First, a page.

Once our meshes are exported from Fusion, or Moi, it's time to process the meshes.
"First, we Dynamesh, then mask by smoothness, which selects only the hardest edges, refine that mask with blurring and sharpening, polish the unmasked areas, unmask, and polish crisp edges on the whole object. This gives us a clean and smooth high poly.
As you can see, we were able to work around not having Moi for now, and we could end up with a fairly clean high poly. Zbrush is quite powerful when it comes to processing the geometry, and it wasn't like we had to make some crazy process to make this work for us. It is now that we are moving on to the low poly that we are going to suffer the consequences of not having the software."
That's it for the high poly. Quite simple once you get used to it. As per the low poly, the following sums up our process pretty well:
"Luckily for us, there's a great article here in Artstation Magazine on how to work with Fusion and Moi, which I was able to share with my students, which contains the following video explaining how you should export your models from Moi."
Here's a link to the aforementioned article.
"I must admit I couldn't treat all the pieces in the model with all the love I would have liked to due to the considerable time constraints I was under. At the end of the day, I had to be very careful on where I spent the resources I had, keeping in mind my students were not starting this course with a zero knowledge base. Let's not forget this was an advanced course.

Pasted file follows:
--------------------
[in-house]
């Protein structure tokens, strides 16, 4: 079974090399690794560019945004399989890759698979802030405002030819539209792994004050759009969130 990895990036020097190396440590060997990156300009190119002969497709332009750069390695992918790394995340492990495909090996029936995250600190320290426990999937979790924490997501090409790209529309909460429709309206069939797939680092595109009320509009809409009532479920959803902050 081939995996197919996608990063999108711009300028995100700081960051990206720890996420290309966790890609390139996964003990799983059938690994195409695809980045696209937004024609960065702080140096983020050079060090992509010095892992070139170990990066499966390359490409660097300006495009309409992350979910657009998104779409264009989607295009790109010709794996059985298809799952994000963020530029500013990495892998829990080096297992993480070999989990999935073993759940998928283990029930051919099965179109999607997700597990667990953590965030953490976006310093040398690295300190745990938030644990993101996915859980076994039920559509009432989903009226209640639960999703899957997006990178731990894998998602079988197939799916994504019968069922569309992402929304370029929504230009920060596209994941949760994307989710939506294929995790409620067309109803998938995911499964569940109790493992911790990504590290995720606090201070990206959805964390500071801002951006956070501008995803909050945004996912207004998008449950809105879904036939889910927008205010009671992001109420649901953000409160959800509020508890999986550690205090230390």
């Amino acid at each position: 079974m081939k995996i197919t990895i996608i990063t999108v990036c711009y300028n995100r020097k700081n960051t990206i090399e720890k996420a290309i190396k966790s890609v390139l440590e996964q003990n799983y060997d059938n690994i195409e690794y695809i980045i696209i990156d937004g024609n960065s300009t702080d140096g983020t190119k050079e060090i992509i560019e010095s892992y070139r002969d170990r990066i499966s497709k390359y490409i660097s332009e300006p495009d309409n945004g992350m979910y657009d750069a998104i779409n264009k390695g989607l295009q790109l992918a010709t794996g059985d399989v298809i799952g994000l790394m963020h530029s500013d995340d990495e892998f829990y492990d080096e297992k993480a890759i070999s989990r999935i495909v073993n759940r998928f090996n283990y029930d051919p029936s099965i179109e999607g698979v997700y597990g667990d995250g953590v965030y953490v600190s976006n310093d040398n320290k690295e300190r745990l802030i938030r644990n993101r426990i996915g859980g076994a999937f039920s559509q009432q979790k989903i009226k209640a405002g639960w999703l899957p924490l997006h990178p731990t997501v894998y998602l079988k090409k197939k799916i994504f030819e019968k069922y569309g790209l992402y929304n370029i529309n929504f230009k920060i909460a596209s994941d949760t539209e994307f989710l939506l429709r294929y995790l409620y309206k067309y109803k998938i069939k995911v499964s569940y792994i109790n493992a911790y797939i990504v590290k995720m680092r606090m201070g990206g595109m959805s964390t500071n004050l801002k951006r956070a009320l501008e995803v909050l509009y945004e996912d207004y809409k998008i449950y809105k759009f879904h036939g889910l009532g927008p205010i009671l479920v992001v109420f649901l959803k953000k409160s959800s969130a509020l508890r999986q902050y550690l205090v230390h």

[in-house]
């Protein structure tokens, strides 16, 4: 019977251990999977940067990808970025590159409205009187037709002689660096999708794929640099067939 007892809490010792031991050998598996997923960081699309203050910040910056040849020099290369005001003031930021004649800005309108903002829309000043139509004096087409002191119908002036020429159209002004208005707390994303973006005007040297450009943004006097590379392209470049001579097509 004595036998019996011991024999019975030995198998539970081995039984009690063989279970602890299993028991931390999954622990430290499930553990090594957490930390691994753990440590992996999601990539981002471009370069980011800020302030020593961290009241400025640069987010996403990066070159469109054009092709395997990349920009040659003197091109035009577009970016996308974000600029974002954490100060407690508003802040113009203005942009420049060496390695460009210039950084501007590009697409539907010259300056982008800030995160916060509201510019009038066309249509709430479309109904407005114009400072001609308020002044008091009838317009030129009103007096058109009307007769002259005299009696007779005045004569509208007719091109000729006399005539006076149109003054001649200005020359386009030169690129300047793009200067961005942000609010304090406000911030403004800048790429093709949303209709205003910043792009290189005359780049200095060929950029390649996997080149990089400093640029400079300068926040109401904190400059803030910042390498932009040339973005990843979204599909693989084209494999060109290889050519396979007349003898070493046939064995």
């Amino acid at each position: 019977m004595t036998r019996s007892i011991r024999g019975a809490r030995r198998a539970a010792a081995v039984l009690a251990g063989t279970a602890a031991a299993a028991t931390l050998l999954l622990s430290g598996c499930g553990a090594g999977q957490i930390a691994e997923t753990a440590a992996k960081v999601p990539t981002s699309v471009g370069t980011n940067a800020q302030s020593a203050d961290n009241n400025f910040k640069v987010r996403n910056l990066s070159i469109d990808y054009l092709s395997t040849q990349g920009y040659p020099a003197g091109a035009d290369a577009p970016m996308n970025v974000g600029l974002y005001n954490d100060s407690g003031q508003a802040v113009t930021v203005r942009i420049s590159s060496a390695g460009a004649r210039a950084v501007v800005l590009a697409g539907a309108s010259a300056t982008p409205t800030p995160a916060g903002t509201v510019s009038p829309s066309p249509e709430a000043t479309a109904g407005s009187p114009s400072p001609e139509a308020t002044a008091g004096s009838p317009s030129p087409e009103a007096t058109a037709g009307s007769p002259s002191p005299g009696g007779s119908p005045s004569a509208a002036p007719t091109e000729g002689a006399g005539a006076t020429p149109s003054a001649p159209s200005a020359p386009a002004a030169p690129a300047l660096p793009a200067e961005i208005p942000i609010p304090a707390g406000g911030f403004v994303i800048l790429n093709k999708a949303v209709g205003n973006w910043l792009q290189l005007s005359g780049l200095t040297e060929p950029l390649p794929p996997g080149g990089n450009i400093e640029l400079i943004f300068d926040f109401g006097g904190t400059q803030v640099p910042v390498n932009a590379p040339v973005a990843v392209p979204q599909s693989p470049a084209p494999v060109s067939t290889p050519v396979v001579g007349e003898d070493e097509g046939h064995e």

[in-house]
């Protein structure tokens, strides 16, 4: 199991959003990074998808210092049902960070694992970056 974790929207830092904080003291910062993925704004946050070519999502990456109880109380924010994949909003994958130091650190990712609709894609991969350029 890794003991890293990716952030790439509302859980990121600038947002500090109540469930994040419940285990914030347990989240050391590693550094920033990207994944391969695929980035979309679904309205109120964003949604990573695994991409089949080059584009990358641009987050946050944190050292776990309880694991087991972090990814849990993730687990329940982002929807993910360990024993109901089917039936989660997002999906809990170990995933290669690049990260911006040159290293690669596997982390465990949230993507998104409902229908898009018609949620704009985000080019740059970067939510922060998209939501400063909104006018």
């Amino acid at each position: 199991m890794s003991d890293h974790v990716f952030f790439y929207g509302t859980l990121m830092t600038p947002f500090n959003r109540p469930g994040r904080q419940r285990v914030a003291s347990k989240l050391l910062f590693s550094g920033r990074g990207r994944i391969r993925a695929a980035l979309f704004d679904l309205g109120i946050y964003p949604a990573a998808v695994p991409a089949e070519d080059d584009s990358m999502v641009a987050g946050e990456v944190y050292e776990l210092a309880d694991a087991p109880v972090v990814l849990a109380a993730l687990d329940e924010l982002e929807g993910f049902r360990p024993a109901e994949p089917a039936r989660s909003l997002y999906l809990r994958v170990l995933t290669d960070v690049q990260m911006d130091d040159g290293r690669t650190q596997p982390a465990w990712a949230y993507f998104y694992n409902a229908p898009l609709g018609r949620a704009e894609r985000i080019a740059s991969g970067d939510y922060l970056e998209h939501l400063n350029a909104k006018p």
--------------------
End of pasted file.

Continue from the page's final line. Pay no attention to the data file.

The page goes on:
The next step was Smoothing Groups and UVs. It is incredibly important to get the first one right. Once we have good smoothing in our object, unwrapping is just a matter of a few clicks...
...I start with flattening all the UVs, then I break them by smoothing group, cut the necessary areas, relax them and organize them properly to complete the process. Pretty simple. Once I have done this for every piece of the model, all is left is to pack them by groups using RyzomUV, with one group per piece."
And for baking, not much really. Take the objects into Marmoset with proper naming, make sure your UVs and Smoothing are correct, that your highs and lows match well, and you pretty much are ready to go. Marmoset has a great article explaining how to bake normal and ambient occlusion maps, so if you want to learn more about it, please give it a read! - The Toolbag Baking Tutorial.
I guess the only thing that I want to emphasize is that I don't want to marry with the details in the high poly stage. I usually bake the edges only and leave any surface details or patterns for substance Painter. Let's take a look at a few of the layers that build the various details that I wanted for my model, like the checkering.